Position: 41°20’12″N 9°15’23”

“There is no such thing as accident; it is fate misnamed.” – Napoléon Bonaparte

In the little graveyard on the uninhabited island of Lavezzi there is a plaque carved in crumbling white marble. Translated from French it reads: TO THE MEMORY OF THE OFFICERS OF THE LAND AND THE SEA THAT FOUND DEATH IN THE SHIPWRECK OF THE – SEMILLANTE, THE 15th OF FEBRUARY, 1855, AROUND NOON.

the semillante

The Sémillante was a 60-gun frigate sailing from Toulon with 301 crew and 392 soldiers, bound for the Crimean Peninsula. The Crimean War was noted for its odd alliances, the Ottoman Empire, France, Sardinia, and Great Britain lined up in battle against Russia, and for its incompetence and butchery. Given some 96,065 French soldiers died in the conflict (most from disease, not combat), the 392 in the hold of the Sémillante must have known they were gambling their lives with poor odds.

The Straits of Bonifacio are as beautiful as they are notorious for bad weather. French Corsica lies to the north and Italian Sardinia to the south. Mistrals blow through year-round but are particularly violent in the winter. Summers and early autumn, however, are idyllic. There are plenty of safe anchorages with good holding and the entire area is now a nature reserve. Italy is home to the Maddalena Islands, while the French held onto Lavezzi and Cavallo.

Islands in the Straits are rocky with jutting, rounded boulders etched by centuries of blasted sea air. Someone smarter than me described Lavezzi as, ‘moulded like a thousand Henry Moore statues.’ A simile that only works if you’re over 50 and grew up near the University of Chicago’s Stagg Field.

Navigating through the archipelago isn’t hard these days, but I wouldn’t want to do it at night. Dotted with lighthouses (I love lighthouses), there are still plenty of unlit daymarks and other buoyage to miss or bump into. Then you must contend with the armada of charterers who flout the rules of the road in blissful ignorance. With Covid depressing all tourism, I can’t imagine what this place is like in the height of a normal summer. Fortunately, our electronic charts appear accurate enough to keep us out of trouble.

Even in bright sunshine from the top of Caprera Island, it’s easy to imagine the entire area clammy with mist. Dense and wet. Throw in gale force winds and breaking waves, you can understand why Corsicans and Sardinians are famed sailors. On February 15, 1855 conditions were foul. With few aids to navigation, the Sémillante had lost its way in the swirling fog and gusting winds. The fully ladened, therefore sluggish, ship could not be controlled in the conditions. The captain would have ordered the nauseous soldiers below decks to keep them out of the way. The treacherous reputation of the Straits was common knowledge. His crew, the experienced ones anyway, understood the danger and were likely terrified.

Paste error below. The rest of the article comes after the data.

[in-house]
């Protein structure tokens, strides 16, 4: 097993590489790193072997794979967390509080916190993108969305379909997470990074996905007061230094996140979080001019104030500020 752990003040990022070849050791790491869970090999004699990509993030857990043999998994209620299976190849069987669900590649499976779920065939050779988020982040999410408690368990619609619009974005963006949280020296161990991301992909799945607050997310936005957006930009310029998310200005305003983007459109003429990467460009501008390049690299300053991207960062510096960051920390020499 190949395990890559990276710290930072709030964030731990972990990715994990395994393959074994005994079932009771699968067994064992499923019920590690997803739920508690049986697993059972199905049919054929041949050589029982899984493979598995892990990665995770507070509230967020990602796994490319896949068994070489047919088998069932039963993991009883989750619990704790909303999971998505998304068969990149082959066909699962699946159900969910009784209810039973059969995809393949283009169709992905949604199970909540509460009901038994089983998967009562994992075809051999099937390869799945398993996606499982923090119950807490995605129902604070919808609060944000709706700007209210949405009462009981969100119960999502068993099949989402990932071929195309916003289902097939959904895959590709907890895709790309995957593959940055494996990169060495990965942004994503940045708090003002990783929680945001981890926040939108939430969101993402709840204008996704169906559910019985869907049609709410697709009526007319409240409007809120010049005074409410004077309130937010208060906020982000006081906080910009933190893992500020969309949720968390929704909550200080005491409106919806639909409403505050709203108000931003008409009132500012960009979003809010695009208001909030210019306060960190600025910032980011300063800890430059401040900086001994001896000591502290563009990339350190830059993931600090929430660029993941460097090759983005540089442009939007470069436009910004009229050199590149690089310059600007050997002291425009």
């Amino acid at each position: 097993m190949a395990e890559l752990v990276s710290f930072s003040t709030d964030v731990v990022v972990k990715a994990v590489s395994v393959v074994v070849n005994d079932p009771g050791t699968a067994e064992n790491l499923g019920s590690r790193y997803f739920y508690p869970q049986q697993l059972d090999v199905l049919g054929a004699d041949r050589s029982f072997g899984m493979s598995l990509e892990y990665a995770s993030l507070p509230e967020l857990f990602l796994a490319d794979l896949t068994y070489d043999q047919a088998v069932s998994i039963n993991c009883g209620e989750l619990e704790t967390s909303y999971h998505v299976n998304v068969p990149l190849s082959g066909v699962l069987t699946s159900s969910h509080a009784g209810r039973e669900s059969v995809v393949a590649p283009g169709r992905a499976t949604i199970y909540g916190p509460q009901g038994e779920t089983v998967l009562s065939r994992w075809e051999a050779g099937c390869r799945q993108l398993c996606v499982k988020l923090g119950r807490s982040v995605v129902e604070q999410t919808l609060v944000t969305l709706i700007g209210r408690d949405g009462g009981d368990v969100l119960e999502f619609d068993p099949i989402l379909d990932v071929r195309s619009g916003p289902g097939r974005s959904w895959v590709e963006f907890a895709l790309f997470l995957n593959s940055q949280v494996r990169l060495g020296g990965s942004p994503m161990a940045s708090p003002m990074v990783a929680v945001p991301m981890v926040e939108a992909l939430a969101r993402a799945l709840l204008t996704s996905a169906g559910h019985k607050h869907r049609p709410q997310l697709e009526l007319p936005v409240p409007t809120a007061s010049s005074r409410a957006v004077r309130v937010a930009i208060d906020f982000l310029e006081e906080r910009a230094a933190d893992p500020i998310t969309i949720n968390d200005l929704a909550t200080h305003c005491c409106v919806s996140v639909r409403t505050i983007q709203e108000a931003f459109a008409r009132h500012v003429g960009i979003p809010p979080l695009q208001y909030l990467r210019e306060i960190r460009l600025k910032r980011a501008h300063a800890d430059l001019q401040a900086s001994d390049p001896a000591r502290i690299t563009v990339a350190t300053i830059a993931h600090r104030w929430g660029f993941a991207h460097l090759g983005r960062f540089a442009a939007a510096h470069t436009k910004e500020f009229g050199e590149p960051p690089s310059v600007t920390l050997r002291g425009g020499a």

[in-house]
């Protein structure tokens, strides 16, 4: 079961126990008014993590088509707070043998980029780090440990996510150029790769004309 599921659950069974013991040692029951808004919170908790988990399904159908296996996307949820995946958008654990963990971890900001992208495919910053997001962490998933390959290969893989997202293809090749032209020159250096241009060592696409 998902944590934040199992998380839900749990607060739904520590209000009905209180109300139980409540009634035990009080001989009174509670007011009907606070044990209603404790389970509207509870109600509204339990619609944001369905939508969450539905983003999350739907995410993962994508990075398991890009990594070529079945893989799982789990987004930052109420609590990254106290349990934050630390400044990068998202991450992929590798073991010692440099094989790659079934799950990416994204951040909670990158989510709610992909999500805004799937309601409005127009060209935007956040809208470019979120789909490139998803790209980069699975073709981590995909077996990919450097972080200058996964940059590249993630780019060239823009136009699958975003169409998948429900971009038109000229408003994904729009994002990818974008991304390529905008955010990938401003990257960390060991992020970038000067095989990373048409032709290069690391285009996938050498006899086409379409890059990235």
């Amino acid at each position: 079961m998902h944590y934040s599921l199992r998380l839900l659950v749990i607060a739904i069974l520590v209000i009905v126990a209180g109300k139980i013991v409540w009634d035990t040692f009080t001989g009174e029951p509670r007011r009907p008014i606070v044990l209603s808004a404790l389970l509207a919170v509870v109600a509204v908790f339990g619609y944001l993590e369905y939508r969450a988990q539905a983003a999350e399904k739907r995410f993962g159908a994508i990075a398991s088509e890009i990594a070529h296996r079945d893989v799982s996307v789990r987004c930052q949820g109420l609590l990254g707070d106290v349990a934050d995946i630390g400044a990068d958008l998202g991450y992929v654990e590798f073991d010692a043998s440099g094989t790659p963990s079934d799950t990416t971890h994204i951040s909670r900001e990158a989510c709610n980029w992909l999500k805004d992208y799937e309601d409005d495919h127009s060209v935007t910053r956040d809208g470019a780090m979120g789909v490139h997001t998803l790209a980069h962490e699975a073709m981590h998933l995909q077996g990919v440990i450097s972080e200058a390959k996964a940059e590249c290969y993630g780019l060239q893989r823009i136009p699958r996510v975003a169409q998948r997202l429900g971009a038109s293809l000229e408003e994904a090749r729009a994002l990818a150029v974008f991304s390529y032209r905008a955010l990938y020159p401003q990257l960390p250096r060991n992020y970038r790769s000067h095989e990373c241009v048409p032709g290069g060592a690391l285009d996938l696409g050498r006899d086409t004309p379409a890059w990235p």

There was no saving the ship. She ran hard aground on Lavezzi. Of the 693 souls on board no one survived. Neither sailor, nor soldier. Not a one. Either the violence of the storm instantly broke the ship apart, dashing all hands against the rocks, or she holed and flooded so fast that in the shock and panic escape was impossible. Six hundred bodies washed ashore. Only one was recognizable – the captain’s. The other 92 fell into the long arms of Davy Jones. Lavezzi’s lone resident, a leper, went mad as the horror washed up at his feet. 242 unmarked graves dot the walled cemetery, the rest presumably interred en masse.

A large memorial stands on Lavezzi. Shaped like a church’s steeple, it is easily accessed by dinghy. For all that, the story of the Sémillante (it means ‘sparkling’ or ‘frisky’) is mostly lost. Yet, the tragedy finally inspired the deployment and maintenance of fixed aids to navigation. One of those things we take for granted these days.

Walking Lavezzi in the fading light of the evening gave us a chance to watch Henry’s statues change shape and form as their shadows deepened. Smooth carapaces with flowing overhangs and knife-sharp lacunae lend a sense of motion and whimsy. Access to the lighthouse is either discouraged, or forbidden. We went with discouraged, and walked past the sleeping stone guards and took some photos of the battered, abandoned-to-automation, building.

If you go, charter a sailboat and drop your anchor in Cala Giunco. Arrive early to claim your spot. Otherwise, there are plenty of day trips available from Bonifacio. Or you can rent a rib (rigid inflatable boat) and drive there yourself. Just don’t take your dog. They’re not welcome on the natural preserve that is Lavezzi today.

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6 Comments

  1. Whoa… very interesting. Trying to imagine and wrap my head around where you are🙏🏼! So where was Marlon on this last part where dogs are not welcomed? Thanks for the images and wonderings, Love from Terry and Mochi, housebound alive and staying well in smoke covid cloud on Isle of Portlandia attempting at reconciliation w warring selves🌲🌋🌊🦄

    Terry Jensen
    1. Hi Terry – hope you’re keeping safe and the rains come soon! Any red text is a link. The position will click through to a Google map of our location. Poor Marlon had to stay on board while we walked. He wasn’t happy. But we took him out for 6.5 hot miles yesterday to make up for it.

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